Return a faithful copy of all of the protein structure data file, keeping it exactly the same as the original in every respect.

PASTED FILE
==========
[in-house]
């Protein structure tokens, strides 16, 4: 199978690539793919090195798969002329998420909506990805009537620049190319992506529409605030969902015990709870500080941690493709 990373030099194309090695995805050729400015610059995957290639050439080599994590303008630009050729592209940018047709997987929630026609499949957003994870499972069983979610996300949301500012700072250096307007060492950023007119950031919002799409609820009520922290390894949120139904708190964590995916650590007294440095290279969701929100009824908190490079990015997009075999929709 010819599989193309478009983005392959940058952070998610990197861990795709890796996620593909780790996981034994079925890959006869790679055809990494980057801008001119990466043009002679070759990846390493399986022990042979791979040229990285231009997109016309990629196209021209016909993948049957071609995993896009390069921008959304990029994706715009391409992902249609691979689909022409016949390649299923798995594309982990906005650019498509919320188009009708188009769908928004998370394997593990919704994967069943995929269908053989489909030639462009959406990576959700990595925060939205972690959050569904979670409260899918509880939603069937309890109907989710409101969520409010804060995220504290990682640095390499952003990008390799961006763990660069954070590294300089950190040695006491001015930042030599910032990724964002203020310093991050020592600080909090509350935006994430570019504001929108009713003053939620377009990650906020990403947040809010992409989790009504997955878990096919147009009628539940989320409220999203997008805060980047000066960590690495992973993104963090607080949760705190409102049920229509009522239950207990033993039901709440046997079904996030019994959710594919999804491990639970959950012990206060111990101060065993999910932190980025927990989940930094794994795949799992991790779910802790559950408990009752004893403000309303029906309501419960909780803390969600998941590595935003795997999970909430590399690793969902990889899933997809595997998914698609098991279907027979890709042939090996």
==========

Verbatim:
[in-house]
């Protein structure tokens, strides 16, 4: 199978690539793919090195798969002329998420909506990805009537620049190319992506529409605030969902015990709870500080941690493709 990373030099194309090695995805050729400015610059995957290639050439080599994590303008630009050729592209940018047709997987929630026609499949957003994870499972069983979610996300949301500012700072250096307007060492950023007119950031919002799409609820009520922290390894949120139904708190964590995916650590007294440095290279969701929100009824908190490079990015997009075999929709 010819599989193309478009983005392959940058952070998610990197861990795709890796996620593909780790996981034994079925890959006869790679055809990494980057801008001119990466043009002679070759990846390493399986022990042979791979040229990285231009997109016309990629196209021209016909993948049957071609995993896009390069921008959304990029994706715009391409992902249609691979689909022409016949390649299923798995594309982990906005650019498509919320188009009708188009769908928004998370394997593990919704994967069943995929269908053989489909030639462009959406990576959700990595925060939205972690959050569904979670409260899918509880939603069937309890109907989710409101969520409010804060995220504290990682640095390499952003990008390799961006763990660069954070590294300089950190040695006491001015930042030599910032990724964002203020310093991050020592600080909090509350935006994430570019504001929108009713003053939620377009990650906020990403947040809010992409989790009504997955878990096919147009009628539940989320409220999203997008805060980047000066960590690495992973993104963090607080949760705190409102049920229509009522239950207990033993039901709440046997079904996030019994959710594919999804491990639970959950012990206060111990101060065993999910932190980025927990989940930094794994795949799992991790779910802790559950408990009752004893403000309303029906309501419960909780803390969600998941590595935003795997999970909430590399690793969902990889899933997809595997998914698609098991279907027979890709042939090996």